Neil Wollman

Neil Wollman

We Desperately Need Science To make Our Country Work Better

By Neil Wollman

As our problems mount, we need to double down on use of science in government and society as a whole

With the constant deluge of news generated from the Trump Administration’s breakneck policy decisions, it almost went unnoticed that recently the President put, perhaps, the final nail in the coffin for federal government environmental concern. He announced the disbanding of the Federal Advisory Committee for the Sustained National Climate Assessment.

But this should not be looked at in isolation. It fits a pattern of disregard for science and scientists; from Paris Climate Agreement withdrawal to research funding budget cuts to the appointment of Scott Pruitt and Rick Perry to key environmental posts, and to the lack of appointments to the Office of Science and Technology Policy.

History has taught us that investments in science pay dividends both economically and in results. The improvement in quality of life has been a result of U.S. investments in the natural and behavioral sciences--from developments in life-saving vaccines and the internet to evidence-based interventions in mental health and education. Plus the jobs created by this investment helps make the United States a thought leader on science and R & D, as well as an economic powerhouse.

Conversely, the recent measles outbreak in Minnesota shows what happens when science is ignored or undermined by anti-science voices. This is not to say science and scientists hold ready answers to all of society’s problems. But, there is a history of science having practical benefits for society and is usually our best option.

Thus, rather than backtracking on science, we need to double down as societal problems seem only to increase. Scientific reasoning and application must be infused at all levels of government and society -- be it in our economic system, in our educational system, or in providing social services and ameliorating societal ills such as reducing prejudice, inequality, and violence. By placing an emphasis on data and “what works,” we could more effectively determine what to include in the federal budget, state criminal justice codes, and local school curricula.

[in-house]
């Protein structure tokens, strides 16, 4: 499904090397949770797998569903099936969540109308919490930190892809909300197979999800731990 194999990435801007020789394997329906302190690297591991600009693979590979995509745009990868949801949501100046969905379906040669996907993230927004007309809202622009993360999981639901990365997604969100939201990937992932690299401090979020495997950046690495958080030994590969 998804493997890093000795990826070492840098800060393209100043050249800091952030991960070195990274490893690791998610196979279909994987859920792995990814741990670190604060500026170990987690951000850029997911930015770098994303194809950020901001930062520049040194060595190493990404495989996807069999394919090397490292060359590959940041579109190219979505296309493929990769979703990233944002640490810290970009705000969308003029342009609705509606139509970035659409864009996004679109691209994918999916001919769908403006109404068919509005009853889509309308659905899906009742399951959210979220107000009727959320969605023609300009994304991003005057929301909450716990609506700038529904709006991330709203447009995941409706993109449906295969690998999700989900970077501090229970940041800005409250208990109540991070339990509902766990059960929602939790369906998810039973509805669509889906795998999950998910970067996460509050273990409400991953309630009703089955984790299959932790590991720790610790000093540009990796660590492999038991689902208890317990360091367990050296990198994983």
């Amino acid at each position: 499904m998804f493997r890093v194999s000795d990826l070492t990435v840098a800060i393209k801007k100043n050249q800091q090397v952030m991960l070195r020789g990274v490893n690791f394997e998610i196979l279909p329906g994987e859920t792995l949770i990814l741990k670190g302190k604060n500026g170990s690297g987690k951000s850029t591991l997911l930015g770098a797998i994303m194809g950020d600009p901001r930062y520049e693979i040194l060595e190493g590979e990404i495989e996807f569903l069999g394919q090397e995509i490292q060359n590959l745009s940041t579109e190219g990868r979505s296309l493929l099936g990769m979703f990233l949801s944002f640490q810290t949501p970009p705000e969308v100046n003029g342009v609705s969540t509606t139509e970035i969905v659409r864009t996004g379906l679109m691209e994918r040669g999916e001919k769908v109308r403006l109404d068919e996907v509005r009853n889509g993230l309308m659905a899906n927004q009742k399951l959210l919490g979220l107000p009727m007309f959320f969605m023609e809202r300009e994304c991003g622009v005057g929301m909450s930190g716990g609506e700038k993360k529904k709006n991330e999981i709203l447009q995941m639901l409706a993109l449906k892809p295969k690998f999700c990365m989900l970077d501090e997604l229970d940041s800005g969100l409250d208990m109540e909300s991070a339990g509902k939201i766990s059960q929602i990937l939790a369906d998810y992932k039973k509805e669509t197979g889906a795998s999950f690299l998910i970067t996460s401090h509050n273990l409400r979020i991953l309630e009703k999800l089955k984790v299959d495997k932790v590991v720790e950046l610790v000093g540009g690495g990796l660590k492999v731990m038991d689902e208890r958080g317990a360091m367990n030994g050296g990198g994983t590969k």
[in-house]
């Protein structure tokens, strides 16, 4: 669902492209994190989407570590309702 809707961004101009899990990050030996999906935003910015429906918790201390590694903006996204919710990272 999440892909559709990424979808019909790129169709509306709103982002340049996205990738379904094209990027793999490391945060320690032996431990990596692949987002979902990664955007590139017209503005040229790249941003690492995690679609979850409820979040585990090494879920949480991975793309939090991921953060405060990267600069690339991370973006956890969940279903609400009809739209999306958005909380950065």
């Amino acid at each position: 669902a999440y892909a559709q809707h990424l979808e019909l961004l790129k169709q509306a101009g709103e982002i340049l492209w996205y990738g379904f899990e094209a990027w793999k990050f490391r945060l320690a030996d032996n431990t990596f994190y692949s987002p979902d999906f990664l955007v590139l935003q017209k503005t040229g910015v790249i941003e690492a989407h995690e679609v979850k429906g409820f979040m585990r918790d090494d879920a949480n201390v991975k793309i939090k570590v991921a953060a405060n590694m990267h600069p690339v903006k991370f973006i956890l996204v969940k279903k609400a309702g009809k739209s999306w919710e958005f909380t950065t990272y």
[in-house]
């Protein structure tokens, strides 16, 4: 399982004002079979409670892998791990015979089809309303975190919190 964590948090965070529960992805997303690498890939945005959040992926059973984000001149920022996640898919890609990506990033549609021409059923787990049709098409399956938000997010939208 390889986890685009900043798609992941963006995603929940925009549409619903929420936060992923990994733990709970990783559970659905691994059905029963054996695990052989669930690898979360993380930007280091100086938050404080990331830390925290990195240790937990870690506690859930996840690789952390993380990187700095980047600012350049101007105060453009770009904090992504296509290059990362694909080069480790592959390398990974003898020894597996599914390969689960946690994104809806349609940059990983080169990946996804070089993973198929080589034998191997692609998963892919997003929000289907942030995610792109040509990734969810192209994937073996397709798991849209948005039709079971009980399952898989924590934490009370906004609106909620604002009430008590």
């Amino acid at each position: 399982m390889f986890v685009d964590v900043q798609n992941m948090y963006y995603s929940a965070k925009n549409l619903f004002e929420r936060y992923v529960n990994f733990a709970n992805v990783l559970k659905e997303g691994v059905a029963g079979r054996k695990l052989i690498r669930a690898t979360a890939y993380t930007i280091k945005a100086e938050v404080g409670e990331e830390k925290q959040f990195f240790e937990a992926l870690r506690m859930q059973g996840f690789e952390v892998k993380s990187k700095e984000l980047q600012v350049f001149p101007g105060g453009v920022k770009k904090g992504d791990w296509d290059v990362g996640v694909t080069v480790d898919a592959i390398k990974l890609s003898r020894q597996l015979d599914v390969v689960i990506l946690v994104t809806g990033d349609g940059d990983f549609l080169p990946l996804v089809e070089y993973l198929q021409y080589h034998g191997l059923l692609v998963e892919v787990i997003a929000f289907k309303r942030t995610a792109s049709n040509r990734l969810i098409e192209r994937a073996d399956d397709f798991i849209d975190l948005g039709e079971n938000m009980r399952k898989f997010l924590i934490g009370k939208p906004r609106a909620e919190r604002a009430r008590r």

This will be costly administratively and financially when it is front-loaded, but doing so will save money not too far down the road by not wasting money on programs and enterprises that don’t work, and by preventing costly problems that would normally emerge later. And measures can be introduced over time.

Fortunately, there is already interest in such evidence-based policy in Congress. Bipartisan legislation led to formation of the Commission on Evidence -Based Policymaking that recently released its report. Also there are growing number of advocacy groups promoting such concerns with government officials. The National Prevention Science Coalition, has proposed a comprehensive user-friendly, user-useful, and interactive automated clearinghouse of evidence-based interventions, incorporating federal bureau databases, that could dramatically improve the likelihood that governmental agencies would work scientifically and effectively.

Congress could also more easily determine what to fund. Let us also re-visit unpassed legislation promoted many years back by then Senator Walter Mondale for a National Social Report on the performance of social programs, and an accompanying Council of Social Advisors (based on the Council of Economic Advisors). These would provide direct input to the President, though we realize that it would likely be taken more seriously by future Administrations.

There may also be another way to promote both the natural and behavioral sciences even when the Federal government is lagging behind. There is now a bipartisan coalition of states/governors that is working to continue compliance with the Paris Accord. This may serve as a model to promote science defacto nationally on other issues, as well. As a complement to governmental scientific advocacy, Anthony Biglan promotes a Grand Coalition of advocacy groups working for a more humane and science based society.

Efforts such as March for Science have focused on promoting the value of science in policymaking. Additionally there are now a number of scientists or others running for office in 2018 with an explicit interest in promoting science. Potentially this can usher in fact-grounded elected officials pushing their colleagues toward data rather than intuition. Luckily there are many tools from science itself, particularly the social sciences, for influencing government officials and public opinion.

That will be needed to help bring government and society to promote a science-based society. We all stand to benefit.

Neil Wollman; Ph. D. is a Senior Fellow, Bentley Service-Learning Center; Bentley University; Waltham, He may be contacted at

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